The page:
Local Rugby Club Started At STJ Continues

Local Rugby Club Started At STJ Continues

A Lions player leaps for the ball during a contest on Randall’s Island.

In college life, the world of sports is just as big, if not bigger, than the academic life on campus. From intramural flag football to NFL games being screened every weekend and our very own Red Storm athletic teams, it’s impossible to escape the world of sports.

One sport that you might not see at St. John’s though, is the game of rugby. However, back in the 1970’s the sport was extremely popular on campus, according to Alan Whelan, the founder of an undergraduate rugby club during his time as a St. John’s student.

“During my time at SJU, the interest was phenomenal,” he said. “We were the largest club on campus.”

The club eventually grew into what is now the Village Lions, playing in the first division of the NY Met Rugby Union.

“The Lions are without doubt the greatest social rugby club in NYC,” he said. “They draw players from rugby playing colleges across the country and from all over the world.”

Whelan told the Torch that although the club was popular among the students on campus, the administration was not fond of the sport.

“SJU never gave us any assistance in recruiting new members period,” he said, except for the $2,500 the club received from the school, which he said went to coaching, referee fees and registration dues.

During the time that the Lions played on campus, the group, according to Whelan, was largely self-sustaining, paying for their own travel expenses through the efforts of a band that traveled with them called The Rocks.

“We paid for all our own travel expenses from revenues earned from the band,” he said. “The rugby club got a dollar per person for every student who showed up at the gigs with an SJU student ID card. We often made three and four hundred bucks on a gig.”

The Lions became so prominent that they drew the attention of several clubs in Europe.

“Because we were great hosts and the dominant college side on the East Coast, we were offered fixtures against every European college side that came through NY.”

Whelan said the Lions played European teams such as Manchester U, Nottingham U and Paris U and accused the administration of not welcoming the touring sides to campus.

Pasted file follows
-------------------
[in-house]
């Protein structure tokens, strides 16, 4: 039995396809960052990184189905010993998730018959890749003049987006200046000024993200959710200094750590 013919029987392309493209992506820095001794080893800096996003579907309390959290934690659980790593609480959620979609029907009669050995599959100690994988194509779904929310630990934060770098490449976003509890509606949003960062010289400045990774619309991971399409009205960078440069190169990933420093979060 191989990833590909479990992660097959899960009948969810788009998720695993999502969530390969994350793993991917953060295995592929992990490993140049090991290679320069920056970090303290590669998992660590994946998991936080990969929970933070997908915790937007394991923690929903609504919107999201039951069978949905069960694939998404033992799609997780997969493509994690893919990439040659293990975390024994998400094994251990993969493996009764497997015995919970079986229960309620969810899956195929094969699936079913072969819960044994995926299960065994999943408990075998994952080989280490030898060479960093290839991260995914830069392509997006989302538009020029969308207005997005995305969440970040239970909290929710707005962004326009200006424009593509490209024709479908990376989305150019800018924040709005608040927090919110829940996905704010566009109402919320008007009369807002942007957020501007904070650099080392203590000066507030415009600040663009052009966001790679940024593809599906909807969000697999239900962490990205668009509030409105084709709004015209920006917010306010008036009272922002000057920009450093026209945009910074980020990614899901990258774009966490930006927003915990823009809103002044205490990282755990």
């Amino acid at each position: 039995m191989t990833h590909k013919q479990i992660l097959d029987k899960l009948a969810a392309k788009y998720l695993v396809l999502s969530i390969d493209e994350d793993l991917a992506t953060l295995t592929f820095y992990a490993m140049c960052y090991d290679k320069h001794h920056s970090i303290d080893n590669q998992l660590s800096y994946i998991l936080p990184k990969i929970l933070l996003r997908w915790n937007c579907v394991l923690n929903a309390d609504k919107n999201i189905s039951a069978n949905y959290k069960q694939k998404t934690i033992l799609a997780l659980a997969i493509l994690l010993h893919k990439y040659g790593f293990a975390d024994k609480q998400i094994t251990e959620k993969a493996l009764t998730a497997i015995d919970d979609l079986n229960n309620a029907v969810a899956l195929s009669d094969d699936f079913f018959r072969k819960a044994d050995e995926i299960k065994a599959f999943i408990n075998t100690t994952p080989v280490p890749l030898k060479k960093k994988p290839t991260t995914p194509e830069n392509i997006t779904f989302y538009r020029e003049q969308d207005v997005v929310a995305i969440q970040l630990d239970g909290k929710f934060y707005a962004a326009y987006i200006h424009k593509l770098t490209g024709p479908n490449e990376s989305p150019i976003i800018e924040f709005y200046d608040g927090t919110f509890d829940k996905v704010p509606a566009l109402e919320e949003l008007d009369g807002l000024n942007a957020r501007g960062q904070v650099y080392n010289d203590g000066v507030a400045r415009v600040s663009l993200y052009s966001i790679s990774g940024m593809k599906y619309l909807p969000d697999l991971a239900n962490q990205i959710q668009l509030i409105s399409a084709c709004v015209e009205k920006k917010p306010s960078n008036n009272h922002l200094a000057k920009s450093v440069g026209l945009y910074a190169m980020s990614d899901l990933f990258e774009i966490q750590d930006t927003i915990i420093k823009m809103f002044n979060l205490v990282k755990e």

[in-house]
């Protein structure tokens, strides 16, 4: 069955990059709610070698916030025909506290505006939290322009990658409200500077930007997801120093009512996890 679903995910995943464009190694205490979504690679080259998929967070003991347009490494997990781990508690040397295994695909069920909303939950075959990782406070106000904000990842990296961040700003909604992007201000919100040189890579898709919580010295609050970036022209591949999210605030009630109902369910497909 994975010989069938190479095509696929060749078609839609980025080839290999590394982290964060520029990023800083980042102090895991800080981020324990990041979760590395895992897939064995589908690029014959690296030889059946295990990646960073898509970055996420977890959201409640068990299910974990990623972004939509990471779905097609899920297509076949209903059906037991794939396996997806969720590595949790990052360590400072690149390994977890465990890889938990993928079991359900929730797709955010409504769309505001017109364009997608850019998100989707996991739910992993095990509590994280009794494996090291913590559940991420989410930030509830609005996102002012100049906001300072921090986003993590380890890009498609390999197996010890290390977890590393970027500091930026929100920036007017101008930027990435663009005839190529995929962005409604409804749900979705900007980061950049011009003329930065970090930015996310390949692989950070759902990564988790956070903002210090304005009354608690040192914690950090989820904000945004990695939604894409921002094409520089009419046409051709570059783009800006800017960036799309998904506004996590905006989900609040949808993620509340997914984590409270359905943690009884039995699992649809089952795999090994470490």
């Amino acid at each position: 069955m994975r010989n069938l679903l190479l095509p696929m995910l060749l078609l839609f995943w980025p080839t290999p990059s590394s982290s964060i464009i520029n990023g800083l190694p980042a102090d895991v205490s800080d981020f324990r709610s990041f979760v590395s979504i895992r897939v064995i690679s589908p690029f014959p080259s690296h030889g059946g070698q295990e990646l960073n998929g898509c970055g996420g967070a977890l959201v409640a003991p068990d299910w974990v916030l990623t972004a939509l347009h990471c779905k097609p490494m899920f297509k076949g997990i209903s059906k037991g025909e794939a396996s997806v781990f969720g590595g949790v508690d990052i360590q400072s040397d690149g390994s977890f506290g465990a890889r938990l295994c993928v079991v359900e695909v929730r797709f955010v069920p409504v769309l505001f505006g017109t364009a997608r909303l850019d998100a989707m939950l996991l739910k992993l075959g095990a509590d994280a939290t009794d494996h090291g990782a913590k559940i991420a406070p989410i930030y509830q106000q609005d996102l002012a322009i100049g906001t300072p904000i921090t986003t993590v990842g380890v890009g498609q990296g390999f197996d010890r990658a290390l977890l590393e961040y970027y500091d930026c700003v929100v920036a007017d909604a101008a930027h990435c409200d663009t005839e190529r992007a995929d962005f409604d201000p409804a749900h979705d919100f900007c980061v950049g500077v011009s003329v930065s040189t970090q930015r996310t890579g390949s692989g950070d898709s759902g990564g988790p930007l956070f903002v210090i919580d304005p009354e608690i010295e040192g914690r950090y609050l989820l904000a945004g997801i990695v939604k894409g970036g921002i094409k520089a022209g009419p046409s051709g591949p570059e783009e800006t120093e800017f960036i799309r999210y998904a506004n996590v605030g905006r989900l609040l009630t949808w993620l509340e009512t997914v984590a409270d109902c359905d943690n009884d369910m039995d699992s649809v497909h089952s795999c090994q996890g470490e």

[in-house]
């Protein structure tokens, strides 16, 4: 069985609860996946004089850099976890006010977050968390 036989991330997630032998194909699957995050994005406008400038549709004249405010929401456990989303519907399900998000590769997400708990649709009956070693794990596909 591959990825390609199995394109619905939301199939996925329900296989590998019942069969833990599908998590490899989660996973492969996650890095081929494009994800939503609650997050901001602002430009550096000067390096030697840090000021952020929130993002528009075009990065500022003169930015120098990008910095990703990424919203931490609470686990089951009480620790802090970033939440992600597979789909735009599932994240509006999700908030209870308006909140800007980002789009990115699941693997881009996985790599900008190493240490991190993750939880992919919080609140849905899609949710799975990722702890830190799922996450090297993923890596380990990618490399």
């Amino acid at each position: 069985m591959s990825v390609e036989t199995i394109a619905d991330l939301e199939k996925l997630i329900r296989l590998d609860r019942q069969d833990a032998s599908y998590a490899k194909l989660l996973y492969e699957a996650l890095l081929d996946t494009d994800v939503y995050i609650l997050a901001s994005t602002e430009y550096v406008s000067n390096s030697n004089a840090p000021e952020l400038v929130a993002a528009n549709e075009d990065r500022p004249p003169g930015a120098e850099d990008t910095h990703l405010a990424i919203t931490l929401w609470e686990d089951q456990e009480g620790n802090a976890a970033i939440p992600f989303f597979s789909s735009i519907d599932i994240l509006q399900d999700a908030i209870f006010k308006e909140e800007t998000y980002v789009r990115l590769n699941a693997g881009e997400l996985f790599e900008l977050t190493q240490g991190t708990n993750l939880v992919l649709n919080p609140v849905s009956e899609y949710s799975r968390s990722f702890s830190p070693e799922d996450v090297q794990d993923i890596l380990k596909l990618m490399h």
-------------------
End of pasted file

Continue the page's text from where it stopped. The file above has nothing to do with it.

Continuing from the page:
“Not a single member of the SJU administration ever came down and personally welcomed any of the dignitaries that traveled with these touring sides.”
Whelan said that in 1985, the administration at the time made the choice to ban the group from the University.

“They accused the rugby club of ‘Over Indulgence,’” he said.

The Village Lions became the first college club to make it to the aforementioned NY Met Rugby Union, when they outgrew their own league.

“In 1975 I asked the NY Met Rugby Union to allow us to leave the college division and join the Men’s senior division because we could find no worthy opposition among the colleges in our league,” he said.

The Lions found immense success in the league, winning Divisions Two and Three and they made it to the first division in 1979.

Currently, the Lions field three men’s teams and two women’s team each week in the first division on their home pitch in Randall’s Island and travel up and down the east coast and often tour overseas.

Senior Mark Eberle, a fan of the sport of rugby, said he wished he knew of the presence of an alumni rugby club, saying that it could help promote interest in the sport and bring people together.

“It’s not a super-popular sport so it’d be really cool if we could get together and talk to guys, watch some games, and play a little bit,” he said. “It doesn’t even have to be super competitive, just enough to grow the sport.”

Whelan also said that he wanted those interested in rugby to know that the Lions have never forgotten their alma mater, despite the rough relations with the administration in the past.

“I don’t want our present undergraduates to feel we have abandoned them,” he said. “We welcome them with open arms and will run rugby practice for them at Cunningham Park, close to the campus so they can learn the game and enjoy playing during their precious college years.”

The Lions will host their Friends and Family Homecoming game on Oct. 20. Whelan extended the invitation to the game to all current undergraduates.
Whelan can be contacted for more information at [email protected] or you can visit villagelions.org.